Upon reading this article on Rabble.ca, I almost expected to hear the Conservative Party laughing evilly amidst the smoke of cigars. Tom Flanagan had this to say about the Conservative’s cuts to Status of Women…

Tom Flanagan, one of Stephen Harper’s closest advisors and three-time national campaign manager, is currently doing publicity for his new “insider’s” book on Harper’s government and rise to power.

If equality-seeking groups are paying any attention to Flanagan, it is unlikely they are doing so for political advice. Yet recently Flanagan, on CBC Radio’s The House, provided such groups, including progressive women’s organizations, with some of the most useful insights on how to advance an equality agenda and a women’s agenda under the Harper government.

Flanagan calls funding cuts to Status of Women Canada and the elimination of the Court Challenges Program a “nice step,” asserting without equivocation that Conservatives will “defund” all equality-seeking groups – with feminists at the top of the list. He goes further, clarifying that Conservatives also plan to choke-off these groups’ supposedly privileged access to government by, for example, denying “meetings with ministers.” But for strategic reasons, Flanagan notes, this will all happen incrementally. To avoid the perception of mean-spirited retribution, he says, “incrementalism is the way to go.”

Given ‘Canada’s New Government’s’ track record on women, I am not surprised that this is potentially the game plan.

For example, the Conservatives decisively eliminated the budget for NAWL (National Association of Women and the Law) and with this move eliminated its effective and focused policy-based campaigns for such issues as pay equity, legal aid, and economic rights. Yet groups that may be perceived to have a more nebulous or international focus remain funded (for now) in the government’s Status of Women budgets. Groups like this need to interrogate their own role in facilitating the death by a thousand cuts that Harper is perpetrating on equality-seeking groups – those of us that Flanagan calls client organizations or “Liberal outrider organizations.”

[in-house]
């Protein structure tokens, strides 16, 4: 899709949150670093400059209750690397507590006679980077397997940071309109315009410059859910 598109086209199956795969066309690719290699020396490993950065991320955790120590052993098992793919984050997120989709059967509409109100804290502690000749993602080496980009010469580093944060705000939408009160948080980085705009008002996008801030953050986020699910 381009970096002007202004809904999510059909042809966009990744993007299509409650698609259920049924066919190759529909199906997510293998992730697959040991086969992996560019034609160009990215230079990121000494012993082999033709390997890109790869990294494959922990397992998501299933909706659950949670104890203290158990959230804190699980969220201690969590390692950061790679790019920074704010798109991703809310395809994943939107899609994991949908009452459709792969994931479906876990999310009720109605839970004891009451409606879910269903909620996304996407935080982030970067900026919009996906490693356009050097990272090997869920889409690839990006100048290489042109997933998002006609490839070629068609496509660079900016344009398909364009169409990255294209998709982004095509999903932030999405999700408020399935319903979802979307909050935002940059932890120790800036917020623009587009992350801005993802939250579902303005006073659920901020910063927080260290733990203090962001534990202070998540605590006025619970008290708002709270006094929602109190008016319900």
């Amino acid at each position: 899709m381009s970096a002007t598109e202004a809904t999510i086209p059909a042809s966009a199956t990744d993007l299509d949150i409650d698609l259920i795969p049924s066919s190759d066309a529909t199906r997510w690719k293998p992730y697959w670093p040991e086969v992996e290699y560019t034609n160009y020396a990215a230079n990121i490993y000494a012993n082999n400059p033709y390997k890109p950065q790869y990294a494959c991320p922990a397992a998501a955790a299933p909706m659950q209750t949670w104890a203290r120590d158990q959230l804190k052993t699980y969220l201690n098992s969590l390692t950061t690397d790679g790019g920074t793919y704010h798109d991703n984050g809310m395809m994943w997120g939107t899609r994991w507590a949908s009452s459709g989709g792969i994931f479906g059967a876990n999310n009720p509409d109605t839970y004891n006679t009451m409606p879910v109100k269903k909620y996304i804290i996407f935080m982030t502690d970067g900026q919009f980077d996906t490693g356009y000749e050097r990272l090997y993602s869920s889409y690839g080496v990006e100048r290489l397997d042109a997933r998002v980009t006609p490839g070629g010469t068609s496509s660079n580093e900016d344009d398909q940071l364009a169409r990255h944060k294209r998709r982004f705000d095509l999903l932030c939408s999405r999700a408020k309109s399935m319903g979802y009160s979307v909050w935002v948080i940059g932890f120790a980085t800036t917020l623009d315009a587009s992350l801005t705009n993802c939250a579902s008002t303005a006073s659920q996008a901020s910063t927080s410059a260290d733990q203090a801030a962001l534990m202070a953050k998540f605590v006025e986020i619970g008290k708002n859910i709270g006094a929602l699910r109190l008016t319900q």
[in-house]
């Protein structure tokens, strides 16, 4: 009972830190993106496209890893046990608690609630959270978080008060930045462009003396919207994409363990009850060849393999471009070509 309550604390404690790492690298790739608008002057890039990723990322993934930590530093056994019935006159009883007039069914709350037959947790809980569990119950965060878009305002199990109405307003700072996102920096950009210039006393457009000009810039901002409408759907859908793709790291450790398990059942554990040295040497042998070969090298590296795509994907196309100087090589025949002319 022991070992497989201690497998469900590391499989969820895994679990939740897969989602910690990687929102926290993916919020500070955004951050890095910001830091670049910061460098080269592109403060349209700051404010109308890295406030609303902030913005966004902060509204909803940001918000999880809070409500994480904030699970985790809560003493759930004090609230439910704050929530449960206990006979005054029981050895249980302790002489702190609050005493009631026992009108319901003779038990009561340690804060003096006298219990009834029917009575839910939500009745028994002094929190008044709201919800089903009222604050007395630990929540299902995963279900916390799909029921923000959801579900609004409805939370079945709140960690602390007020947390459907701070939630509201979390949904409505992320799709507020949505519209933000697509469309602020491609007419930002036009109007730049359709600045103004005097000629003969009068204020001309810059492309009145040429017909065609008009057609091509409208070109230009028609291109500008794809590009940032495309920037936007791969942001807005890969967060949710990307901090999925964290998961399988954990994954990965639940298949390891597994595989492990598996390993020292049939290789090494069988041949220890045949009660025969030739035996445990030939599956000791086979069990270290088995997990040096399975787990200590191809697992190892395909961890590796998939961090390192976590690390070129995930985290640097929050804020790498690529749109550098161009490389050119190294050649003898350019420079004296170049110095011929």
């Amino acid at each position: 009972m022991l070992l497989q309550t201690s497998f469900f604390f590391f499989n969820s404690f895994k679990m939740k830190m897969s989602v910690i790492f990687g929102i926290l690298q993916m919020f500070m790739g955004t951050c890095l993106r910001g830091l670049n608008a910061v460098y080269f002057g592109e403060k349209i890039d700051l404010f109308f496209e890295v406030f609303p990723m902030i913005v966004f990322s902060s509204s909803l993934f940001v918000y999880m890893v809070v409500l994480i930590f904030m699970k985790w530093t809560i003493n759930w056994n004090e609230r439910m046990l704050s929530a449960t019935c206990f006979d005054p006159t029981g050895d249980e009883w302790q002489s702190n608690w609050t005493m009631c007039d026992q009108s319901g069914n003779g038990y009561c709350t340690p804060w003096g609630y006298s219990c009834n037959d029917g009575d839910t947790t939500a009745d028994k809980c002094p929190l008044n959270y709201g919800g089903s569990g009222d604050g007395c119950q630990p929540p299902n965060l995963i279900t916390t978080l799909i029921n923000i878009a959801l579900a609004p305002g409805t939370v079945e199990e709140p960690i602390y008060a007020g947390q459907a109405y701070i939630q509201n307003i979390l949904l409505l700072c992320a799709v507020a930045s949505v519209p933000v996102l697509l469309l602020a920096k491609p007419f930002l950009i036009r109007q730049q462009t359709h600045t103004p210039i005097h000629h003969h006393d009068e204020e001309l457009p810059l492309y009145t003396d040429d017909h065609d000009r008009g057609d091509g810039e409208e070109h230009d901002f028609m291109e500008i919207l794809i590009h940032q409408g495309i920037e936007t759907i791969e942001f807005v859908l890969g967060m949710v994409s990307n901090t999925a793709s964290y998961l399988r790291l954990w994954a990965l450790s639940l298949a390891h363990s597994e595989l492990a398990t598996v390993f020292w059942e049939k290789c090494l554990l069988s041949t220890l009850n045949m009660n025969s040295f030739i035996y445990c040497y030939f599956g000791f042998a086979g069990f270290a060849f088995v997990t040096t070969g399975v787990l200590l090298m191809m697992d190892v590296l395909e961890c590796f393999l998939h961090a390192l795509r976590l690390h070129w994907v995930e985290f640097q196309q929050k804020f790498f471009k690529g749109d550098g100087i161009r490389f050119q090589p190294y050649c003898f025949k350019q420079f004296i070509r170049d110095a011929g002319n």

Equality advocates have a distinct choice to make here between being incremental and being oppositional, which in the current context means being effective. To make this choice wisely, women’s organizations should take a further cue from Flanagan by playing strategically. Stop being the nice guy, so to speak.

The article has a lot more details about the authors suggestions for how women’s groups need to combat Harper’s strategies. Read it!

P.S. After publishing this post I realized that there was something that I forgot to add. Ah, yes…. They can take away our funding but they can’t take away our feminisms! (and the political pie will wind up on their face!). That was my idea of a war cry. Let it reverberate through the blog0sphere!